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Sherwood TA 150722 ‐ 9000 Series 2nd Stage Upgrade KitTECHNICAL ADVISORYDATE: July 27, 2015SUBJECT: 9000 Series 2nd Stage Regulators – Upgrade KitChanges have been made to the 9000 Series 2nd Stage internal valve components to improve the performance of the Poppet, Seat, and Orifice. These changes address the possibility of an improper seal that may develop in the 2nd stage due to either an orifice damaging the seat, or tolerance deviations that may allow for slight misalignments of the poppet to the orifice. The changes to the components are as follows:1.       Orifice: The sealing edge is slightly more rounded so it is less likely to damage the seat;2.       Seat: Now made of a slightly higher durometer to increase toughness and has an improved fit into the Poppet;3.       Poppet: The ribs have been extended all the way to the seat to improve the alignment to the orifice;These new parts are contained in an Upgrade Kit that will be provided by Sherwood Scuba at no cost, but only for the Sherwood Octo (SR9902), Brut, Magnum, Oasis, and Blizzard 2nd Stage Regulators that were produced from June 2013 through December 2014.Eligible units must be within this serial number range: 13020401 – 14124477The serial number is found stamped into the 2nd Stage housing. Please do not confuse this number with the serial number marked on the 1st Stage Regulator. Sherwood TA 150722 ‐ 9000 Series 2nd Stage Upgrade KitIf you have a 2nd Stage unit within the above serial number range that is displaying a small leak you cannot solve through a normal service and is within its normal service period, contact your Sherwood Scuba Distributor for an Upgrade Kit and perform a standard service overhaul.The Upgrade Kit contains a new two‐color Mouthpiece with Tie Strap so that the 2nd Stage can be visually identified as upgraded. The Kit also contains a new Thrust Washer so that any upgraded 2nd Stage will be fully up to date.Only one Upgrade Kit will be supplied for each 2nd Stage regulator. All Parts will retain the same part numbers except for the new two‐color Mouthpiece. All 9000 Series 2nd Stage Regulators built after January 2015 already contain the new upgraded parts and therefore are not included in the eligible serial number ranges.These regulators will have the new two‐color Mouthpiece installed to easily identify them.If you have any questions regarding the Upgrade Kit, please contact your Regional Sherwood Scuba Distributor for assistance.

 

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Simon Ager/Sea Shepherd Australia

Simon Ager/Sea Shepherd Australia

The captain of the MV Thunder didn’t go down with his ship. Instead, he stood cheering and applauding in a life raft as the 62-m fishing trawler sank beneath the glassy surface of the Atlantic, 200 km off the coast of Gabon. Then he and his crew of 40 meekly allowed themselves to be rescued by the boat that had been pursuing them for 110 days.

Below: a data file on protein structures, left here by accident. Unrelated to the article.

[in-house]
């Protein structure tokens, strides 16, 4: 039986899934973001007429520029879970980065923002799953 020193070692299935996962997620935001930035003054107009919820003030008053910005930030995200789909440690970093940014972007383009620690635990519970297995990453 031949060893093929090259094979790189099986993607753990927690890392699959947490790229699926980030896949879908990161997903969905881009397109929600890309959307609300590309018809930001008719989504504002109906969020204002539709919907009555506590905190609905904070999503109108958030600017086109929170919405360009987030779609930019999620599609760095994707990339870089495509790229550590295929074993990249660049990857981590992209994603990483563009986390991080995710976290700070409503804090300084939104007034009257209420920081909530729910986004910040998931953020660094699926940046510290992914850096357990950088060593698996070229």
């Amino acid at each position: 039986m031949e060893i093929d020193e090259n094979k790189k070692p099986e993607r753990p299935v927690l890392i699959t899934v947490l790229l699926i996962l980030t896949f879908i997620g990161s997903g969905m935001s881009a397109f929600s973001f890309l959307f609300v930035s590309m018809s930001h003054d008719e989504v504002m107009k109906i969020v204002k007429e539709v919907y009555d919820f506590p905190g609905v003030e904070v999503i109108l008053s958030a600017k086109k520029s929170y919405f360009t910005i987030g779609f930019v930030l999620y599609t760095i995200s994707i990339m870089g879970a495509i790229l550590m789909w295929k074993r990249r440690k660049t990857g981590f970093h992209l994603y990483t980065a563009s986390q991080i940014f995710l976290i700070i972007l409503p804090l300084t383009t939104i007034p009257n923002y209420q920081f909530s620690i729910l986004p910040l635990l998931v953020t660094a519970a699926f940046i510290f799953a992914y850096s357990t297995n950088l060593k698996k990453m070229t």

It was a bizarre finish to the world’s longest maritime pursuit, one that began in the icy waters off Antarctica last Dec. 17, and ended on April 6, practically on the equator, near the tiny islands of São Tomé and Príncipe, some 19,000 km away. Reports suggest that the captain of the Thunder—a notorious pirate fishing vessel that had changed its name and flag at least three times in recent years—deliberately scuttled his vessel, although he claims he was hit by a passing cargo ship. It makes little difference. The activists from the Sea Shepherd Society had made their point: that they were willing to go to the very ends of the Earth to protect the Patagonian toothfish.

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Since I’ve scuba dived as many times as I’ve bungee jumped in a leotard (not very many, if you’re wondering), I took a deep breath and tapped three regional experts for tips on where to go in Canada – starting with Russell Clark from the Dive Industry Association of British Columbia.

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U/W Bike Race

eventsiconJoin us on July 4th for this annual event benefitting the Children's Mile of Hope.

Lionfish Tournament

eventsiconWe need your help to make Carteret County's 5th Annual "If you Can't Beat 'em, Eat 'em" Spearfishing Tournament a success! This Tournament is a joint effort between Discovery Diving and Eastern Carolina Artificial Reef Association (ECARA).

Treasure Hunt

eventsiconFood, prizes, diving, and fun! Proceeds benefit the Mile Hope Children's Cancer Fund and DAN's research in diving safety.

ECARA Event

2013Join us June 3rd, 2017 in support of the East Carolina Artificial Reef Association.  Click here for more info on this great event and how you can help to bring more Wrecks to the Graveyard of the Atlantic.